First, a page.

Monday Morning Grammar: Nouns Part I—The Basics

Starting today, Mots Justes will return to its regular publishing schedule. Check back each Monday for posts on grammar, Tuesday for punctuation, Wednesday for writing exercises, and alternating weeks for Usage Thursdays and Friday Book Reviews. MJ looks forward to getting back into routine and hope you do, too.

So, without further ado, let’s talk about perhaps the most basic part of speech, the noun.

A noun names a person, place, or thing:

My brother went to the mall to buy a television.

Nouns can name things that are either tangible or intangible:

The letters my mother wrote to my father during the war demonstrated her love and loyalty during their separation.

Common Vs. Proper Nouns

A common noun names general people, places, or things and are not capitalized unless they appear at the start of a sentence or in a title:

My sister drove to the store to pick up some ice cream.

A proper noun names a specific person, place, or thing, and is always capitalized:

Erica drove to Whole Foods to pick up some Breyers.

Here are some categories of nouns that are proper and so should be capitalized:

  • religions, including the names of the deity, followers, and sacred books
  • family relationships when they are used as names:

Mom reminded us to pick up a birthday card for our father.

  • particular places
  • nationalities and languages, as well as races and tribes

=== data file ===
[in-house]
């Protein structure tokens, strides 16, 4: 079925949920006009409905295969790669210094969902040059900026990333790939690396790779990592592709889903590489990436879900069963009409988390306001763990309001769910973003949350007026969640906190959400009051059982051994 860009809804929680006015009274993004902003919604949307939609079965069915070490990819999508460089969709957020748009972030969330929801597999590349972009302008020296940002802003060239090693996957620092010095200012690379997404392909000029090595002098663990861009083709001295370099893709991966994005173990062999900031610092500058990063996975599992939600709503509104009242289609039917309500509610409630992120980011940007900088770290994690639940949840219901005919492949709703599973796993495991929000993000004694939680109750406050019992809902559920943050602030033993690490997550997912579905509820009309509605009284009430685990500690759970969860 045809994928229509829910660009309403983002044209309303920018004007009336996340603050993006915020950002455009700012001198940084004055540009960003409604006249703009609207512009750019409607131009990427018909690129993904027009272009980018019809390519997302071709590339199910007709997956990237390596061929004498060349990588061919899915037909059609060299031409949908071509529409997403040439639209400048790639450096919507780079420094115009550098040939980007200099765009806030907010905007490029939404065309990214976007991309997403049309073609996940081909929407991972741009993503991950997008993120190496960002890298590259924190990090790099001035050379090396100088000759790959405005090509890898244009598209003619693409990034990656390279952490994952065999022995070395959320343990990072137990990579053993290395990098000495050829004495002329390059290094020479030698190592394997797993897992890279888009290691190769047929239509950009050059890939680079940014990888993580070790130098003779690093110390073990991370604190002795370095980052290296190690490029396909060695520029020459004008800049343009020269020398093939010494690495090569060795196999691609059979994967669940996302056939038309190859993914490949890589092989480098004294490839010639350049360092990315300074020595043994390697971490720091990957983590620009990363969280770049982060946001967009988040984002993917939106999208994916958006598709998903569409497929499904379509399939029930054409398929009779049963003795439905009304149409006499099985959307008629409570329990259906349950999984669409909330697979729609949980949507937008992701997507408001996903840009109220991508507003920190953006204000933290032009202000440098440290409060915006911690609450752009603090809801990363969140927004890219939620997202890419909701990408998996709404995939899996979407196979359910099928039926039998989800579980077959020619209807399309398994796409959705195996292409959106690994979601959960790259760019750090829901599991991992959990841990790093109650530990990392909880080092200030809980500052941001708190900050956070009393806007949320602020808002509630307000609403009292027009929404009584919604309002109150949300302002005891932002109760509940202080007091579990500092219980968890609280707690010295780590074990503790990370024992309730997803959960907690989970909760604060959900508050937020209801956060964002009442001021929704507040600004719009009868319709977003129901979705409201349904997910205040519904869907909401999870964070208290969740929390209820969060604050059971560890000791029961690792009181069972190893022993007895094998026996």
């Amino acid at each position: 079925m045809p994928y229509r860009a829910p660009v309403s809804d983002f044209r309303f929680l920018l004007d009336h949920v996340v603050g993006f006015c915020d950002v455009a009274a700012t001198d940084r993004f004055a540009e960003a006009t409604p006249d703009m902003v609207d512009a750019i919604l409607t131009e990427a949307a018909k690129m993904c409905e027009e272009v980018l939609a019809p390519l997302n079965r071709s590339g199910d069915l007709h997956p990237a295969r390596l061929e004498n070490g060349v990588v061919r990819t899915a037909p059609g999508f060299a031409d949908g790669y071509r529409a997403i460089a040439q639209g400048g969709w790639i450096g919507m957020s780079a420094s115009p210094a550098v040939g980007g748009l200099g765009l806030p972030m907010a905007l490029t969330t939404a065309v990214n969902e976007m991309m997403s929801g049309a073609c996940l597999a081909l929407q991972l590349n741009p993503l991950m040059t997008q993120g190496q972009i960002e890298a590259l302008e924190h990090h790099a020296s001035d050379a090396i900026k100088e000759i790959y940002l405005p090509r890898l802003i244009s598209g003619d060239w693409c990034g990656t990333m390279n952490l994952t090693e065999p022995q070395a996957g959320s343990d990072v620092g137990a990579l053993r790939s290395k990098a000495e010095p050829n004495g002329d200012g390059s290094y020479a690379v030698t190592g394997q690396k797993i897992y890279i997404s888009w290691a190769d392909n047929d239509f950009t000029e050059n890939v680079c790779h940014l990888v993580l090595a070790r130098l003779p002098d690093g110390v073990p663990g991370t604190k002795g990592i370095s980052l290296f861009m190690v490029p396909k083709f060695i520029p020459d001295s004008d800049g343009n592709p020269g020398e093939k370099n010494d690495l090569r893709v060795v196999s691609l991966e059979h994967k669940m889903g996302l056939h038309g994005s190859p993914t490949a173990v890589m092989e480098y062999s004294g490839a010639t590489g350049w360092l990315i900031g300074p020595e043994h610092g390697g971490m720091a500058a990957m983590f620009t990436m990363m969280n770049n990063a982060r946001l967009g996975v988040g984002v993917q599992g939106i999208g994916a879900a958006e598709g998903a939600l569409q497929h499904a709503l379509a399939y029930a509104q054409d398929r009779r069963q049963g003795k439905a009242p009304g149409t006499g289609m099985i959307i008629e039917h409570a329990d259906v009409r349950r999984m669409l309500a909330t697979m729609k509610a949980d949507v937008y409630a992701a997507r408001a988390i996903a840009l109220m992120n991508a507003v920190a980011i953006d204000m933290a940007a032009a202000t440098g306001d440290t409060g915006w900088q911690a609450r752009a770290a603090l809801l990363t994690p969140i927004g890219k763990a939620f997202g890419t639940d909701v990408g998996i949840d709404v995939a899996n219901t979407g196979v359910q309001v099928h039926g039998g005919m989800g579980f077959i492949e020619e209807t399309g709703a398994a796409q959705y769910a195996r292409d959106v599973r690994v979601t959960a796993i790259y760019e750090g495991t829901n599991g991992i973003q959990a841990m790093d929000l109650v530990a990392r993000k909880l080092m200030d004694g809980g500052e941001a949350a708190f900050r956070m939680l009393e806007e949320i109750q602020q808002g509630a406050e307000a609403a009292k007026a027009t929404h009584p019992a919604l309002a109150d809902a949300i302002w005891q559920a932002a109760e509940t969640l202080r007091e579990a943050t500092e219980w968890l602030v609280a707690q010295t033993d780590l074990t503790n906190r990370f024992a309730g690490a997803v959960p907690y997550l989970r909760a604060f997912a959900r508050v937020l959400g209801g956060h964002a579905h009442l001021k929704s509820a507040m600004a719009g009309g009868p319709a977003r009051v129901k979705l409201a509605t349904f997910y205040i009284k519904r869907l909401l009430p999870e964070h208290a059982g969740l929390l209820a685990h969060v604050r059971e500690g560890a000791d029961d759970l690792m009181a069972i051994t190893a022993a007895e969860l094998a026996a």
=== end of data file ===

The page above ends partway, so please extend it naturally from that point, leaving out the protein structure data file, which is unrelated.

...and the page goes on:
• educational institutions, departments, degrees, and specific courses (Algebra I), but not general school subjects unless they are the names of languages (math vs. English)
  • government departments, organizations, and political parties
  • historical movements, periods, events, and documents
  • months, days of the week, and holidays, but not seasons

Count Vs. Noncount Nouns

Count nouns are simply names of people, places, or things that can be, well, counted:

The librarian put the books back on the shelf.

Mots Justes has already covered noncount nouns, or collective nouns, at length here.

Mots Justes will continue to discuss nouns throughout the month of March. Next week, we’ll cover plural nouns.


Chicago Manual of Style, The. 15th ed. Chicago: The University of Chicago Press, 2003.

Fogarty, Mignon, Grammar Girl’s Quick and Dirty Tips for Better Writing. New York: Holt Paperbacks, 2008.

Hacker, Diana, The Bedford Handbook for Writers, 3rd ed. Boston: St. Martin’s Press: 1991.


Leave a comment

Filed under grammar

Leave a Reply

Fill in your details below or click an icon to log in: Logo

You are commenting using your account. Log Out /  Change )

Google+ photo

You are commenting using your Google+ account. Log Out /  Change )

Twitter picture

You are commenting using your Twitter account. Log Out /  Change )

Facebook photo

You are commenting using your Facebook account. Log Out /  Change )


Connecting to %s